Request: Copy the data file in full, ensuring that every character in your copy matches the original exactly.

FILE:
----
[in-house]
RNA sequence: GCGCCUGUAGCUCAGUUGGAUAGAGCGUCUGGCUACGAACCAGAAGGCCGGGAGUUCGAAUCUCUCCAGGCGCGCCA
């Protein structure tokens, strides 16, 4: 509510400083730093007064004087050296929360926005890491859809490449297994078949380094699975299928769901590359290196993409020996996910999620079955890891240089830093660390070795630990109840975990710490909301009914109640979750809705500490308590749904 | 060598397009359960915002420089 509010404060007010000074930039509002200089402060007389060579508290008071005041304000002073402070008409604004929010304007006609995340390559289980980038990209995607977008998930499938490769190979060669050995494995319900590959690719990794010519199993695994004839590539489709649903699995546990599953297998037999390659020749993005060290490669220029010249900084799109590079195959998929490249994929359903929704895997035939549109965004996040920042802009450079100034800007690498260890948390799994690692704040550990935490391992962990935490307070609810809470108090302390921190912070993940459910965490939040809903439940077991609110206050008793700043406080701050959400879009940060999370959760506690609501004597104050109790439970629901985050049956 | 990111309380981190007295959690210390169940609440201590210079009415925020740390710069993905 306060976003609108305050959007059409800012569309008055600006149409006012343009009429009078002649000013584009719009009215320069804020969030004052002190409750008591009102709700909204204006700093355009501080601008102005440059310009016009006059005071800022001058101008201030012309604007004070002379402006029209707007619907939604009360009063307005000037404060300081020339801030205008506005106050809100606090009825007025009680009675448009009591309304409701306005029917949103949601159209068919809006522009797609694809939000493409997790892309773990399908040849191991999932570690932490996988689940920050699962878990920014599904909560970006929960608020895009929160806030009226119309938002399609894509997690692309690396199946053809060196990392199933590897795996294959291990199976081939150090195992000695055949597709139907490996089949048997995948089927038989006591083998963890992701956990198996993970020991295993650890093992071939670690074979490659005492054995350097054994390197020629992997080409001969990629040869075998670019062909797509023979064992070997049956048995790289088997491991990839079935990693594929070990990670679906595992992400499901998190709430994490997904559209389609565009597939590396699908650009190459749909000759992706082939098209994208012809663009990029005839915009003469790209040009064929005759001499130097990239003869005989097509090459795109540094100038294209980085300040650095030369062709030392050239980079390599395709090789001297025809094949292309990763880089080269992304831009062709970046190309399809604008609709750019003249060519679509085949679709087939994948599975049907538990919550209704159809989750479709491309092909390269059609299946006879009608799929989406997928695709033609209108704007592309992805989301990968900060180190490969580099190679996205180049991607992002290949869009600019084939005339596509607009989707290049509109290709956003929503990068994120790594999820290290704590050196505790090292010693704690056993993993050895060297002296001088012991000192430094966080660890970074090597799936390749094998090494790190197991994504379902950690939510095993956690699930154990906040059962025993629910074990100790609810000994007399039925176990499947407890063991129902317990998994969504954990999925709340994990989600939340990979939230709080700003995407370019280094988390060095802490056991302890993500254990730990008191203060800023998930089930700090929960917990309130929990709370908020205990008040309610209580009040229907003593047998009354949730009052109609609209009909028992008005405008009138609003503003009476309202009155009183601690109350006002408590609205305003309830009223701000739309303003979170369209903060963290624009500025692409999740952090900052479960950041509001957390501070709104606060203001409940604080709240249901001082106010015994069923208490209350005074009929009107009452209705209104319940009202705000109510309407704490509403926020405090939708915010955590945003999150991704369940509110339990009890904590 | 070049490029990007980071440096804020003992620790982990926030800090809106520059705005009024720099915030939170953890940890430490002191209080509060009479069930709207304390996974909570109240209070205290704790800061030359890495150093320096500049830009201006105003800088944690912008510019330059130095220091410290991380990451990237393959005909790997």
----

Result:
[in-house]
RNA sequence: GCGCCUGUAGCUCAGUUGGAUAGAGCGUCUGGCUACGAACCAGAAGGCCGGGAGUUCGAAUCUCUCCAGGCGCGCCA
């Protein structure tokens, strides 16, 4: 509510400083730093007064004087050296929360926005890491859809490449297994078949380094699975299928769901590359290196993409020996996910999620079955890891240089830093660390070795630990109840975990710490909301009914109640979750809705500490308590749904 | 060598397009359960915002420089 509010404060007010000074930039509002200089402060007389060579508290008071005041304000002073402070008409604004929010304007006609995340390559289980980038990209995607977008998930499938490769190979060669050995494995319900590959690719990794010519199993695994004839590539489709649903699995546990599953297998037999390659020749993005060290490669220029010249900084799109590079195959998929490249994929359903929704895997035939549109965004996040920042802009450079100034800007690498260890948390799994690692704040550990935490391992962990935490307070609810809470108090302390921190912070993940459910965490939040809903439940077991609110206050008793700043406080701050959400879009940060999370959760506690609501004597104050109790439970629901985050049956 | 990111309380981190007295959690210390169940609440201590210079009415925020740390710069993905 306060976003609108305050959007059409800012569309008055600006149409006012343009009429009078002649000013584009719009009215320069804020969030004052002190409750008591009102709700909204204006700093355009501080601008102005440059310009016009006059005071800022001058101008201030012309604007004070002379402006029209707007619907939604009360009063307005000037404060300081020339801030205008506005106050809100606090009825007025009680009675448009009591309304409701306005029917949103949601159209068919809006522009797609694809939000493409997790892309773990399908040849191991999932570690932490996988689940920050699962878990920014599904909560970006929960608020895009929160806030009226119309938002399609894509997690692309690396199946053809060196990392199933590897795996294959291990199976081939150090195992000695055949597709139907490996089949048997995948089927038989006591083998963890992701956990198996993970020991295993650890093992071939670690074979490659005492054995350097054994390197020629992997080409001969990629040869075998670019062909797509023979064992070997049956048995790289088997491991990839079935990693594929070990990670679906595992992400499901998190709430994490997904559209389609565009597939590396699908650009190459749909000759992706082939098209994208012809663009990029005839915009003469790209040009064929005759001499130097990239003869005989097509090459795109540094100038294209980085300040650095030369062709030392050239980079390599395709090789001297025809094949292309990763880089080269992304831009062709970046190309399809604008609709750019003249060519679509085949679709087939994948599975049907538990919550209704159809989750479709491309092909390269059609299946006879009608799929989406997928695709033609209108704007592309992805989301990968900060180190490969580099190679996205180049991607992002290949869009600019084939005339596509607009989707290049509109290709956003929503990068994120790594999820290290704590050196505790090292010693704690056993993993050895060297002296001088012991000192430094966080660890970074090597799936390749094998090494790190197991994504379902950690939510095993956690699930154990906040059962025993629910074990100790609810000994007399039925176990499947407890063991129902317990998994969504954990999925709340994990989600939340990979939230709080700003995407370019280094988390060095802490056991302890993500254990730990008191203060800023998930089930700090929960917990309130929990709370908020205990008040309610209580009040229907003593047998009354949730009052109609609209009909028992008005405008009138609003503003009476309202009155009183601690109350006002408590609205305003309830009223701000739309303003979170369209903060963290624009500025692409999740952090900052479960950041509001957390501070709104606060203001409940604080709240249901001082106010015994069923208490209350005074009929009107009452209705209104319940009202705000109510309407704490509403926020405090939708915010955590945003999150991704369940509110339990009890904590 | 070049490029990007980071440096804020003992620790982990926030800090809106520059705005009024720099915030939170953890940890430490002191209080509060009479069930709207304390996974909570109240209070205290704790800061030359890495150093320096500049830009201006105003800088944690912008510019330059130095220091410290991380990451990237393959005909790997």